Britain closed its schools Tuesday ahead of a new national lockdown, with Germany set to extend its own restrictions as Europe battles surging coronavirus infections.
The British government announced an extra £4.6 billion ($6.3 billion, 5.1 billion euros) to help battered businesses following Monday’s announcement of tough new measures across England, which include a full shutdown of restaurants, pubs and non-essential retail. Scotland, Wales and Northern Ireland are also bringing in strict lockdowns.
Prime Minister Boris Johnson announced the new English measures—initially set to last six weeks—in a televised address just hours after Britain celebrated the rollout of the Oxford-AstraZeneca vaccine, seen as a potential COVID-19 game-changer as it could prove more accessible to poorer nations than alternative jabs.
Senior British minister Michael Gove warned of “very, very difficult weeks” as the country struggles to contain a new coronavirus strain believed to spread faster.
Meanwhile pressure is growing on European authorities to speed up vaccine approvals and hasten the economic recovery from a pandemic that has infected more than 85 million people worldwide, with more than 1.8 million known deaths.
Spain—expected to show the biggest slump of any western economy—registered a nearly 23-percent jump in unemployment in 2020, government figures showed Tuesday.
National governments in some European countries are also under fire for a slow start in deploying vaccines that have already been approved—particularly France, which has vaccinated only 2,000 people so far, compared to 264,000 in Germany.
Russian-German vaccine production?
German Chancellor Angela Merkel and Russian President Vladimir Putin have discussed the possibility of jointly producing vaccines in a phone call, according to the Kremlin.
While Germany is using the vaccine jointly developed by Pfizer and the Mainz-based company BioNTech, Russia has put into mass circulation its homemade jab—Sputnik V—which has been viewed with skepticism in the West.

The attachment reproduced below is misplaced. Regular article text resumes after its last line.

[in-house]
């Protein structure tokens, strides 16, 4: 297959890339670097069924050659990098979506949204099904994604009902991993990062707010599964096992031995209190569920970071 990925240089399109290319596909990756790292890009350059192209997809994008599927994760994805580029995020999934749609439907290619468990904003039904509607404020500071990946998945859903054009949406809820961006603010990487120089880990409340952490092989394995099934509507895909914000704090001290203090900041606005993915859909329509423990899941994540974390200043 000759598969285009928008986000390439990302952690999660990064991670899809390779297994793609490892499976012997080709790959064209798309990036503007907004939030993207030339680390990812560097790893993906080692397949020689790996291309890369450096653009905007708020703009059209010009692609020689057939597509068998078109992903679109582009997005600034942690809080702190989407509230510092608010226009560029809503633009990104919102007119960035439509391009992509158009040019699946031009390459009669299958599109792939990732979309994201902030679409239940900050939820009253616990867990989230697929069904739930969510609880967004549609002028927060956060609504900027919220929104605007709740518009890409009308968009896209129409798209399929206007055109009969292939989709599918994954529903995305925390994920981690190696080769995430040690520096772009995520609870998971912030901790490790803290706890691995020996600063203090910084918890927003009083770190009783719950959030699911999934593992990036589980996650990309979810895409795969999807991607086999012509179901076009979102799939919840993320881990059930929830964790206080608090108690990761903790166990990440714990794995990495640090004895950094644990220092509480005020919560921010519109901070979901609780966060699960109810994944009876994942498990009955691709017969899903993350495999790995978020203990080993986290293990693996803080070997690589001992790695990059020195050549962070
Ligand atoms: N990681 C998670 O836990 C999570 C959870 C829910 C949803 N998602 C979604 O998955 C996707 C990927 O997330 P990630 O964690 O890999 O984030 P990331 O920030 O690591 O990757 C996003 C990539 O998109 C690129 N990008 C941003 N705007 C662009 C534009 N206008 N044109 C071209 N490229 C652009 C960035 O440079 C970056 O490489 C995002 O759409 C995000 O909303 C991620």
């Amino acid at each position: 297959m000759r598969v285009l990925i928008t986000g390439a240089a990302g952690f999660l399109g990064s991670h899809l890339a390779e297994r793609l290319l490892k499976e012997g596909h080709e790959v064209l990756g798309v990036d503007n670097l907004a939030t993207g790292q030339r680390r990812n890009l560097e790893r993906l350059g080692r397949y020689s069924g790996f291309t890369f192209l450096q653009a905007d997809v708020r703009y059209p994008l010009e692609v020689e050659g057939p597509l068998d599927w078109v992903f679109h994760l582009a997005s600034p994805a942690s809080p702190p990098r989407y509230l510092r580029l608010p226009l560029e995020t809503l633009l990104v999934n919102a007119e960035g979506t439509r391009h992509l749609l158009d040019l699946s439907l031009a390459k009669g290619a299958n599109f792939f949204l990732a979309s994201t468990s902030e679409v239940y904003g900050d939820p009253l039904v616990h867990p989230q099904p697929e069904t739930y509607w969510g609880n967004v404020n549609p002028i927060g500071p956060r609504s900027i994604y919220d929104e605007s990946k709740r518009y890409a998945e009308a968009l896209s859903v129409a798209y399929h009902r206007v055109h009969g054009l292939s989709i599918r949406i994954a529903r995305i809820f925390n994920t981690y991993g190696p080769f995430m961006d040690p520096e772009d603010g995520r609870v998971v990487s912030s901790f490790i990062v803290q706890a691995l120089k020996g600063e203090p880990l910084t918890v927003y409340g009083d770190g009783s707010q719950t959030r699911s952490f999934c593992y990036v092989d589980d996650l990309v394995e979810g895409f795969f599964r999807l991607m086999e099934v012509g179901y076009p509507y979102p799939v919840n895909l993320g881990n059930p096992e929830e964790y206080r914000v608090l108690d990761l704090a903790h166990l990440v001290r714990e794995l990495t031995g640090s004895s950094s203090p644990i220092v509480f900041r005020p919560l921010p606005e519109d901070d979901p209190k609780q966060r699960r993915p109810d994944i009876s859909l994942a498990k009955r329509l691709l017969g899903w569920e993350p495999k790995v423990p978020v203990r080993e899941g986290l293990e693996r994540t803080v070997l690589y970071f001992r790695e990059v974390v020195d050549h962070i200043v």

Mass vaccinations are considered key to breaking the back of a pandemic that has severely restricted activities that involve large gatherings.
The ease of storage and use of the Oxford-AstraZeneca vaccine, compared with the ultra-low temperatures needed for the Pfizer-BioNTech and Moderna alternatives, could mean greater access for less wealthy nations in the fight against the virus.
Mexico and India have approved the Oxford-AstraZeneca jab, while Rwanda, which on Tuesday banned transport in and out of the capital Kigali in a bid to combat surging infections, said it was in touch with its makers to purchase doses.
The efforts to accelerate vaccinations come as concerns grow about the potentially more transmissible variant detected in Britain—which has since been found in other countries, including in Italy on Tuesday—spreading out of control.
Chinese firm Sinopharm has said its vaccine—with a claimed effectiveness of 79 percent—remains effective against the new variant.
In the United States, the worst-hit nation in the world, the rollout of vaccines has been plagued by logistical problems and overstretched hospitals and clinics.
But authorities also face the challenge of conspiracy theories spread on social media that could increase vaccine skepticism—and even sabotage.
That threat was illustrated last week in the state of Wisconsin, where a pharmacist was accused of intentionally spoiling hundreds of Moderna doses because of a baseless conspiracy theory.
Steven Brandenburg, who appeared before a judge Monday, “told investigators that he believed that COVID-19 vaccine was not safe for people and could harm them and change their DNA”, according to a police statement quoted by local media.
WHO experts due in China
In China—where the pandemic began a year ago—experts from the World Health Organization are due for a highly politicised visit to explore the origins of the virus.
Beijing delayed access for independent experts, reluctant to agree to an inquiry.
But the WHO now says China has granted permission for a visit by its experts, with a 10-person team expected to arrive shortly for a five or six week visit—including a fortnight spent in quarantine.
Chinese authorities this week refused to confirm the exact dates and details of the visit, a sign of the enduring sensitivity of their mission.
COVID-19 was first detected in the central city of Wuhan in late 2019, before seeping beyond China’s borders to wreak global havoc.